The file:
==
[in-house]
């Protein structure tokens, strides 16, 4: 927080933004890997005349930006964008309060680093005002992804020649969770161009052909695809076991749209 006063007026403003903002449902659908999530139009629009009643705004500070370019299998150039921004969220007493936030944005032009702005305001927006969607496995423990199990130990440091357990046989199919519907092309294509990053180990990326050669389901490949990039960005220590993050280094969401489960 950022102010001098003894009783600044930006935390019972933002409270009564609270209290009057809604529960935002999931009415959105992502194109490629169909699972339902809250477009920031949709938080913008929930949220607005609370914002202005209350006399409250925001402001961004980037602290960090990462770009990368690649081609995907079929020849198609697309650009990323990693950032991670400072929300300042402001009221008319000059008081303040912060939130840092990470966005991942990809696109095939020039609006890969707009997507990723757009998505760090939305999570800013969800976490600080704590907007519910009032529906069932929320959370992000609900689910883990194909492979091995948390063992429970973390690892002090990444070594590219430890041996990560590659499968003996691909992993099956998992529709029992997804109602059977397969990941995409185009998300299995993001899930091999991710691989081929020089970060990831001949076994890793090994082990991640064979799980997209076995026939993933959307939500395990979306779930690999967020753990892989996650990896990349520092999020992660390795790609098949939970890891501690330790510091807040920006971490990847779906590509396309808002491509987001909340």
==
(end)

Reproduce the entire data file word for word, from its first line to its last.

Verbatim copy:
[in-house]
């Protein structure tokens, strides 16, 4: 927080933004890997005349930006964008309060680093005002992804020649969770161009052909695809076991749209 006063007026403003903002449902659908999530139009629009009643705004500070370019299998150039921004969220007493936030944005032009702005305001927006969607496995423990199990130990440091357990046989199919519907092309294509990053180990990326050669389901490949990039960005220590993050280094969401489960 950022102010001098003894009783600044930006935390019972933002409270009564609270209290009057809604529960935002999931009415959105992502194109490629169909699972339902809250477009920031949709938080913008929930949220607005609370914002202005209350006399409250925001402001961004980037602290960090990462770009990368690649081609995907079929020849198609697309650009990323990693950032991670400072929300300042402001009221008319000059008081303040912060939130840092990470966005991942990809696109095939020039609006890969707009997507990723757009998505760090939305999570800013969800976490600080704590907007519910009032529906069932929320959370992000609900689910883990194909492979091995948390063992429970973390690892002090990444070594590219430890041996990560590659499968003996691909992993099956998992529709029992997804109602059977397969990941995409185009998300299995993001899930091999991710691989081929020089970060990831001949076994890793090994082990991640064979799980997209076995026939993933959307939500395990979306779930690999967020753990892989996650990896990349520092999020992660390795790609098949939970890891501690330790510091807040920006971490990847779906590509396309808002491509987001909340």